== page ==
It’s the catch-cry frequently heard in mathematics classrooms across the world. From Broome to Byron Bay, Karatha to Kirribilli, usually accompanied (but not limited to) eyes that are threatened to roll out of their sockets, a carefully crafted expression of boredom and superiority, and an air of disdain. As a mathematics teacher it would frustrate me no end: that most irksome expression “Miss, why do I need to know this?” and its loathsome cousin “But when am I ever going to use this?” Yes. Today I’m discussing issues of engagement pertaining to mathematics.
Engaging students is a challenging and often frustrating task for mathematics teachers. Mathematics is practical and tangible, it is functional and useful. Mathematics is a fundamental science, enhancing performance across all other branches of science (see my post on STEM from last week), providing access to further study and underpinning innovation in technology, science, engineering, health, industry and national security. The study of mathematics enhances our capacity for analysis, investigation and problem solving. Mathematics has a unique elegance and beauty. And it can be really fun: there’s nothing like a fist-pump after sweating through a difficult problem, or writing those three most satisfying letters: Q.E.D.
Disengagement isn’t some abstract concept pertaining only to mathematics teachers. Disengagement affects all members of society: either directly or indirectly. Disengagement in mathematics diminishes students’ capacity to understand life through a mathematical perspective. The Australian Association of Mathematics Teachers considers sound skills in numeracy is essential to development of well-informed citizens, and acquisition of skills in data analysis, forecasting and modelling (not of the Miranda Kerr kind).
Students’ levels of engagement are closely tied to academic achievement in all subject areas. Low achievement in numeracy results in decreased educational attainment: a major contributor to decreased student retention to year 12. Just 50% of students who do not complete year 12 are employed, compared to 84% of university graduates. Unemployment is estimated to cost the Australian government over $2.5 billion annually.
A number of factors are often cited as contributing to disengagement in mathematics: irrelevant curricula, inadequate teacher preparation, and pedagogical practices that do not connect with students in a digital age. The nature of mathematics – the sustained effort and deliberation required for success – is at odds with the notion that we are in an ‘instant society.’ Mathematics is considered to be ‘different’ from other subjects: something that one must ‘suffer through.’ It’s cool to hate maths: how often do we see mathematics (and maths teachers) as the butt of jokes in the society?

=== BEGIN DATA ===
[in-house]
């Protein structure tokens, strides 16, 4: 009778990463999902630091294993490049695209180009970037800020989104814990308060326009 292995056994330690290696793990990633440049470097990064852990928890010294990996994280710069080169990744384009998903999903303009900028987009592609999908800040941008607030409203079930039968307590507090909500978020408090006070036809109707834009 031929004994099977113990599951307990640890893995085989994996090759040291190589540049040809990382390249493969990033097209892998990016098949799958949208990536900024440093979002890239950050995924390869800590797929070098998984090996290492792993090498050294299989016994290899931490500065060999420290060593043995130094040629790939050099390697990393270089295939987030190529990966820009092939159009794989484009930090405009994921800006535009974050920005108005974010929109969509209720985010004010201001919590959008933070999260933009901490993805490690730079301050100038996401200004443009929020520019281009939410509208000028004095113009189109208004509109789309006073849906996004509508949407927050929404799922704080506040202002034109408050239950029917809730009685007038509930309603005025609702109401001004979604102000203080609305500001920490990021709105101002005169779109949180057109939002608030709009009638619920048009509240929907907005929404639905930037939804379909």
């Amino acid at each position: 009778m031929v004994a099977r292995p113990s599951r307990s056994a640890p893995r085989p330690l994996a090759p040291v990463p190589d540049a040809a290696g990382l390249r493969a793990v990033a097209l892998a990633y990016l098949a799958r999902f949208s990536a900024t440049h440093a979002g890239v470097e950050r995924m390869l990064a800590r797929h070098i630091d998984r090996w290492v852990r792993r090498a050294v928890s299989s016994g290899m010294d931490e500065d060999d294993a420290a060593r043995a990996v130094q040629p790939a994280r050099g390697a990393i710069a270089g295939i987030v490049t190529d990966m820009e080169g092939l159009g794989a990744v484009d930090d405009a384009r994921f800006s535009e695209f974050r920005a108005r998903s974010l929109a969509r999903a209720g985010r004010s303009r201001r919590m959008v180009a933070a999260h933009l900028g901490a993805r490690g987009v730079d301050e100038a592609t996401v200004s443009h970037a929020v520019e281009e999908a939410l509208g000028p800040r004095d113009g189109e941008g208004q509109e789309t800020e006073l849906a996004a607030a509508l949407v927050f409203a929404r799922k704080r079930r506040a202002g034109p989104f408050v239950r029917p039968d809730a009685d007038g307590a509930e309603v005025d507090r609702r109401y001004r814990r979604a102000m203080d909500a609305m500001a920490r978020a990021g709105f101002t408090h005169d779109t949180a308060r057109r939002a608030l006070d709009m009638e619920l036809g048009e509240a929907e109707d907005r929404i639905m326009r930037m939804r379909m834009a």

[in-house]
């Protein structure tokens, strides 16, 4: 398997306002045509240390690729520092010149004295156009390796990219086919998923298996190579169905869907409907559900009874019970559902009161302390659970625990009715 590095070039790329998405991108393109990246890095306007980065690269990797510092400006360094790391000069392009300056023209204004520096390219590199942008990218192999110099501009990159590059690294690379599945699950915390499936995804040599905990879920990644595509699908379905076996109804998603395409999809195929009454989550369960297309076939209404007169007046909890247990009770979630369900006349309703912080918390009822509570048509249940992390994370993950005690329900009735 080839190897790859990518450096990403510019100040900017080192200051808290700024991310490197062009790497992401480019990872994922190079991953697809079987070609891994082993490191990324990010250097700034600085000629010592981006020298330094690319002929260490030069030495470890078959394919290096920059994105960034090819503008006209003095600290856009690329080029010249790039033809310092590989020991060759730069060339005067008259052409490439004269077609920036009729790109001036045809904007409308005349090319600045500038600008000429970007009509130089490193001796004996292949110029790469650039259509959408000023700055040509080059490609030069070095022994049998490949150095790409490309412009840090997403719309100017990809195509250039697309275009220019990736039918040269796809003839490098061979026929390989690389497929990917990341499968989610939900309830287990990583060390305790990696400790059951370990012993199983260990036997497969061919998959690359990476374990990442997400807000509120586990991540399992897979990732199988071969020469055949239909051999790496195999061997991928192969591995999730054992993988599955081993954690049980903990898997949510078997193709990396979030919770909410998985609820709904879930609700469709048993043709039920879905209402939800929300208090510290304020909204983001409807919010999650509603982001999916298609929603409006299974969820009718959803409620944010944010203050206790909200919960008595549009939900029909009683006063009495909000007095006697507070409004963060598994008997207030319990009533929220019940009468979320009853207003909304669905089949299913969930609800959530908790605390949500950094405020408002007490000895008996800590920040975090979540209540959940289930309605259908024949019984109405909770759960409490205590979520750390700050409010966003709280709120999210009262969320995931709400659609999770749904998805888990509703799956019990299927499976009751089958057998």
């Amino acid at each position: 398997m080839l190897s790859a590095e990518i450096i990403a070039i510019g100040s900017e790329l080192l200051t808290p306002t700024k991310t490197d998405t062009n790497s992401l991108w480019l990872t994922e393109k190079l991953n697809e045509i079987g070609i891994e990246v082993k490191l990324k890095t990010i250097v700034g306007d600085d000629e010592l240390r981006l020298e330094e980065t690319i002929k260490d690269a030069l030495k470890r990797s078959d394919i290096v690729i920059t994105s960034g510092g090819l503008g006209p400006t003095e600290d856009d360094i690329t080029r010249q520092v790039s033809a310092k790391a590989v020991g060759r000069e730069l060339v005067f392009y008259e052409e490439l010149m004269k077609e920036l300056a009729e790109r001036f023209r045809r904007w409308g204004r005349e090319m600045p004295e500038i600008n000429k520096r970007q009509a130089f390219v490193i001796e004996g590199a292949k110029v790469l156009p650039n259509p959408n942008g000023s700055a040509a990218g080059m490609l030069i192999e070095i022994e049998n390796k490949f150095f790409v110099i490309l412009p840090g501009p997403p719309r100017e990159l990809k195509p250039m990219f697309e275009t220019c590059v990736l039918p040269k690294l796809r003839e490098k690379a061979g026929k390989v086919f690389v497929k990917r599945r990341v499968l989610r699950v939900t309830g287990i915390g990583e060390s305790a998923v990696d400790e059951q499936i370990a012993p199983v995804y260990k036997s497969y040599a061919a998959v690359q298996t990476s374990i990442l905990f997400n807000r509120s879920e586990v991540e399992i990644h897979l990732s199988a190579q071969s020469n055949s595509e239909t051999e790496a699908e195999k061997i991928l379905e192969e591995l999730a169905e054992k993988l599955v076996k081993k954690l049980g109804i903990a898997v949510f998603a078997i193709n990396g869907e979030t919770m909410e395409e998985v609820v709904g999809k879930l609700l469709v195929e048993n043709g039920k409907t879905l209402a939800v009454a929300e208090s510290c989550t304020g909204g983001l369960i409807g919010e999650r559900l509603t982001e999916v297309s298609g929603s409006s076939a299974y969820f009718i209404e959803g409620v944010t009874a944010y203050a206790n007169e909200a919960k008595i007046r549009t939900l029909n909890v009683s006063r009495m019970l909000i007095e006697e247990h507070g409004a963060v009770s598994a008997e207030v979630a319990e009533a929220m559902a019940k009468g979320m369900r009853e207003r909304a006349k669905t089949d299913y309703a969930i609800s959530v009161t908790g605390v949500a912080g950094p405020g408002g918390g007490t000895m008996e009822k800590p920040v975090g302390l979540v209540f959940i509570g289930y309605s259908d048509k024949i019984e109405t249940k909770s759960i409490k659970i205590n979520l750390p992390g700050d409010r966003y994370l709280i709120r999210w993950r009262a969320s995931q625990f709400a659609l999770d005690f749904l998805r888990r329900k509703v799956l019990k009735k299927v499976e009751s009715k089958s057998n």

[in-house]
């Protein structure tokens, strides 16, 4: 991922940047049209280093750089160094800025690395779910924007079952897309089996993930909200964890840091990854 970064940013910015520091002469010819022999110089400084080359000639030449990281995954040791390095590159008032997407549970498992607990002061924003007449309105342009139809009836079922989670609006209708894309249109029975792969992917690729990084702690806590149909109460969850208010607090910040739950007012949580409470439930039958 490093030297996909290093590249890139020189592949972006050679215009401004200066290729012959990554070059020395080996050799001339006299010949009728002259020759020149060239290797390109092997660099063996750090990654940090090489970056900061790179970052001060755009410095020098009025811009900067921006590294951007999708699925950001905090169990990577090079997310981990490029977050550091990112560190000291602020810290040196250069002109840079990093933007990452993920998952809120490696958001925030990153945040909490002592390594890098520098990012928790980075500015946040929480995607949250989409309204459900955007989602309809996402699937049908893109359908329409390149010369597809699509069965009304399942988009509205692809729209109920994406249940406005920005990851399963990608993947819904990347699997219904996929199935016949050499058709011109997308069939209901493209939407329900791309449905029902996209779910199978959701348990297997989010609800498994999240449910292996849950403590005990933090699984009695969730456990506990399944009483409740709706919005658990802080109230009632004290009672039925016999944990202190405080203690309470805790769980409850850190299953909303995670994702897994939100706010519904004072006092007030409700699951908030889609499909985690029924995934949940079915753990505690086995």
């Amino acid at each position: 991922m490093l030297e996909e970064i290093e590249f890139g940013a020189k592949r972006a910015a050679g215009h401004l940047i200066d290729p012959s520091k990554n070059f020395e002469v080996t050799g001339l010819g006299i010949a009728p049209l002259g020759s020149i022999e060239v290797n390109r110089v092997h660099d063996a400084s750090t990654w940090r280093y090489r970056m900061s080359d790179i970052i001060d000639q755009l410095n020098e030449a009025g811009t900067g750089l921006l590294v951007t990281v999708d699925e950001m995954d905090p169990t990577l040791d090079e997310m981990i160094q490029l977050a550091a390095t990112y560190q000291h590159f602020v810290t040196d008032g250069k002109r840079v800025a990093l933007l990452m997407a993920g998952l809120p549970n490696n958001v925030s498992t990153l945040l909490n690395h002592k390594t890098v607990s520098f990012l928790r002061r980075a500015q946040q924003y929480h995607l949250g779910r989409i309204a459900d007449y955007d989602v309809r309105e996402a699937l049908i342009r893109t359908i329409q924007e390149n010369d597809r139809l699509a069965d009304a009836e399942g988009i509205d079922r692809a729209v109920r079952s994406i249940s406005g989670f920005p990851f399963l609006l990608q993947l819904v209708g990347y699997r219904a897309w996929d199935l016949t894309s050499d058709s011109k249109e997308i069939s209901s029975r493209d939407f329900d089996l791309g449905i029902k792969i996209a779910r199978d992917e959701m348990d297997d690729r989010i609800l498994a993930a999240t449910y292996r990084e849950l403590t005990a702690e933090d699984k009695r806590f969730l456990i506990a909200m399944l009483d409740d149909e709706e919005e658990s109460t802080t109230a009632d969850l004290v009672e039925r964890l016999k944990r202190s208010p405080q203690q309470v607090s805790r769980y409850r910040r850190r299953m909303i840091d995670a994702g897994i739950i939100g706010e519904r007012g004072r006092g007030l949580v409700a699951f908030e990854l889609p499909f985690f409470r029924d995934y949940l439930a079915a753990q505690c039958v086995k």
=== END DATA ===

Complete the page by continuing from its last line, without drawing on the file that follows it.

A 2006 report prepared for the Australian Council of Deans of Science investigated the preparation of mathematics teachers in Australia. The report found that 64% of mathematics teachers had studied mathematics to at least third year level at university, and one in five had not studied mathematics beyond first year. Alarmingly, teachers under the age of 30 were most likely not to have majored in mathematics at university: over 60% of mathematics teachers aged 20-24 (compared to around 30% for teachers aged over 35).
Accompanying the reduced rate of young teachers who have majored in mathematics at university is a reduction in the proportion of students studying high-level mathematics. Between 1995 and 2007 there was a 20% decrease in students studying advanced mathematics courses (from 25,000 to 20,000). Consequently, we find ourselves in a ‘dog-chasing-its tail’ scenario: fewer students studying higher level mathematics at school means fewer teachers majoring at mathematics in university. Without adequate rates and levels of teacher preparation it is difficult to improve the number of students studying mathematics, and so the cycle continues. Junior secondary years are crucial to the development of students’ proficiency in mathematics: laying the foundations for years to come. Yet it is the junior years that are most commonly taught by inexperienced, less qualified mathematics teachers, further perpetuating the decline in engagement in high-level mathematics. Quality, engaged and suitably qualified mathematics teachers are essential if this decline is to cease. However, with just 0.4% of Australian graduates majoring in mathematics (compared to the OECD average of 1%) it is difficult to see any end in sight.
Teachers have a profound impact on students’ levels of engagement. It is lazy, to an extent, to blame external factors for students’ disengagement in mathematics: curricula, society, even tertiary preparation our outside our control once we step into the classroom. What we can control is our own attitude and our own self-efficacy. What we can work to improve is our students’ attitudes and self-efficacy. In doing so students may learn to appreciate the joys and the skills associated with expertise in mathematics. They may understand that maths is about more than rote learning a formula, or gaining proficiency in proofs: learning mathematics involves learning how to think. Through mathematics we become more adept problem solvers, we are challenged to address problems from multiple perspectives, to communicate precisely and logically. As teachers of mathematics we are required to use these very skills to engage students – their futures depend on it.